The San Francisco Municipal Transportation Agency is now floating ideas for its $1 billion budget.
The agency must decide the fate of Muni lines, street engineering, bike lanes and more for 2017–18, all hinging on the budget priorities from the SFMTA Board of Directors.
On Tuesday afternoon, the board heard the first presentation from SFMTA staff on the budget. Proposals ranged from boosting bus and train service, to increasing fares and fees.
“We have very modest shortfalls on a billion-dollar budget,” SFMTA Director of Transportation Ed Reiskin said to the board.
Reiskin cited rising pension costs and a higher-than-usual contribution to Caltrain’s budget as reasons for an anticipated $13.6 million budget shortfall in 2017.
Much was on the table to correct that shortfall.
Some proposals, like raising the cost of monthly Muni passes — from $70 to $75, in one case — are set in stone, and tied to inflation. Other proposals await final approval.
Reiskin touted the agency’s “proposed revenue sources.” One money-making idea was to raise bus fees on seniors and those with disabilities, which would boost revenue by $1.5 million. Reiskin said it’s important to note that Muni is now free for low- and moderate-income seniors.
“Now, those low- and moderate-income [seniors] pay nothing,” he said, “It’s reasonable to consider asking the rest to pay a less-discounted rate.”
SFMTA staff also proposed charging more for use of “express” lines, like the 38BX or 30X, which ferry workers downtown with fewer bus stops. Charging $1 more for express lines could garner $5 million annually for the agency.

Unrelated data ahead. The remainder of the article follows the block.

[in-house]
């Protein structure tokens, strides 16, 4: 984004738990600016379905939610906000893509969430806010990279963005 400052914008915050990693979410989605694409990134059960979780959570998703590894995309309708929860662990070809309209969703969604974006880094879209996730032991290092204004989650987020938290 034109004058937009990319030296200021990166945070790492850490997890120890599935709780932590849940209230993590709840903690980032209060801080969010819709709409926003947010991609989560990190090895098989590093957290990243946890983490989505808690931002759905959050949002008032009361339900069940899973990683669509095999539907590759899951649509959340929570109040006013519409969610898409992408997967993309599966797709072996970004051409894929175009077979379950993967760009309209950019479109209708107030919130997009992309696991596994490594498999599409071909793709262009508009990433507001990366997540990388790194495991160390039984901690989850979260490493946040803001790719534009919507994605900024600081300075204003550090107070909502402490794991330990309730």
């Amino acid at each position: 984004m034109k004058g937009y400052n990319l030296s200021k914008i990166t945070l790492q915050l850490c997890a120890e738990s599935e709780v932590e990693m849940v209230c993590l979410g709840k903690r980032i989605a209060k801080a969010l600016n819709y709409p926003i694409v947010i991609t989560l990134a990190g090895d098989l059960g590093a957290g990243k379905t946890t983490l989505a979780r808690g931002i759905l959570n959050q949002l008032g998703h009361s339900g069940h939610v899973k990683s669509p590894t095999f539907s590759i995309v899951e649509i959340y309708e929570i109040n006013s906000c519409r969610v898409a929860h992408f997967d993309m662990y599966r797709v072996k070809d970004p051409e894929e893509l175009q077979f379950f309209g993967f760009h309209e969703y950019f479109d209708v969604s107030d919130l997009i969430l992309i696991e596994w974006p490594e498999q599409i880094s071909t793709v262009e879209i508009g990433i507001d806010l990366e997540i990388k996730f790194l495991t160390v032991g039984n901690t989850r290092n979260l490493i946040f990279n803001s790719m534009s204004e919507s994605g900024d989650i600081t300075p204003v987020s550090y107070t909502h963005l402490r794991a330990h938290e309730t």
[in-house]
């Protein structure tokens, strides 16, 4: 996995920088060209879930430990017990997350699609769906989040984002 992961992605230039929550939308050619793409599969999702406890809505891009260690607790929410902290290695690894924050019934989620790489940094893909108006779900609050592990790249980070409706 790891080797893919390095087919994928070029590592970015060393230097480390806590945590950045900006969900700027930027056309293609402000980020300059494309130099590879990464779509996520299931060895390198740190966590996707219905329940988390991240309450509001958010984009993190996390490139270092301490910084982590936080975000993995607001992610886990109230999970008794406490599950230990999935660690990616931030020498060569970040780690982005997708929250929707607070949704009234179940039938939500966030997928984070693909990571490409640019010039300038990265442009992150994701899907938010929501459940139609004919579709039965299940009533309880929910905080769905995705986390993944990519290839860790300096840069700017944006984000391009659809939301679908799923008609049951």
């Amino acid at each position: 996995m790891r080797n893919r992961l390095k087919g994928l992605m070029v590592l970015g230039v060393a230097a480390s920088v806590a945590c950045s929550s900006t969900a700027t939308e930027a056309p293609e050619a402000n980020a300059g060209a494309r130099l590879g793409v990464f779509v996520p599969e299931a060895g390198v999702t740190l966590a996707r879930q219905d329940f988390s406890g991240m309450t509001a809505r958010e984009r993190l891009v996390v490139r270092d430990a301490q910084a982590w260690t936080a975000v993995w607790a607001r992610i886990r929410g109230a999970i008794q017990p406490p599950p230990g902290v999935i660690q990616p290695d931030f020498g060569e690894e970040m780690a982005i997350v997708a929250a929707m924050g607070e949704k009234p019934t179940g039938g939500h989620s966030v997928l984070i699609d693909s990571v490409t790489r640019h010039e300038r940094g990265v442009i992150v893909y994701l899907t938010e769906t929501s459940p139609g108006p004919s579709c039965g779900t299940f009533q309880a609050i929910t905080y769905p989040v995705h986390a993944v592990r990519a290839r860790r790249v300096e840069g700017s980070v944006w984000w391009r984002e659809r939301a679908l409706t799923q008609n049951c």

Another idea that raised eyebrows on the board was to increase cash fares by 25 cents, instead encouraging Muni riders to use Clipper cards. The more people use Clipper cards, as opposed to cash, the faster the buses go, the agency said.
Board director Cheryl Brinkman worried this would create a two-tiered Muni system.
Because so many Muni riders live in poverty, she said, “it feels a little scary to me. I don’t want to penalize our lower-income riders like that.”
Peter Straus of the San Francisco Transit Riders advocacy group had a bone to pick with the revenue measures.
“There aren’t any revenue sources identified that hit drivers,” Straus said. “We find that entirely inappropriate.”
Board members Brinkman and Joel Ramos agreed with the critique and discussed possibly reintroducing the proposal to make drivers pay for Sunday parking meters.
The proposal was politically opposed by Mayor Ed Lee, who appoints the SFMTA board directors. However, the directors said meters could be targeted in specific zones as a compromise.
“People taking transit are doing the right thing, and it feels like it’s not right to punish them by raising fares on them and not raising fares on people that are driving cars,” Ramos said.
Not all of the proposals were aimed at raising revenue. The SFMTA proposed increasing the age of youth who receive free Muni service from 17 to 18, which may cost the agency $2.2 million. The agency also proposed a 50 percent discount on Muni tokens for nonprofit agencies that provide Muni passes to “low-income populations.”
Other expenditures include increasing transit service hours by 2 percent more than the 10 percent already proposed at a cost of $5 million, increasing the number of taxi investigators and parking control officers, among other proposals.
No action was taken on the budget, and the SFMTA is seeking public comment on its proposals. The board is expected to vote on budget priorities in April.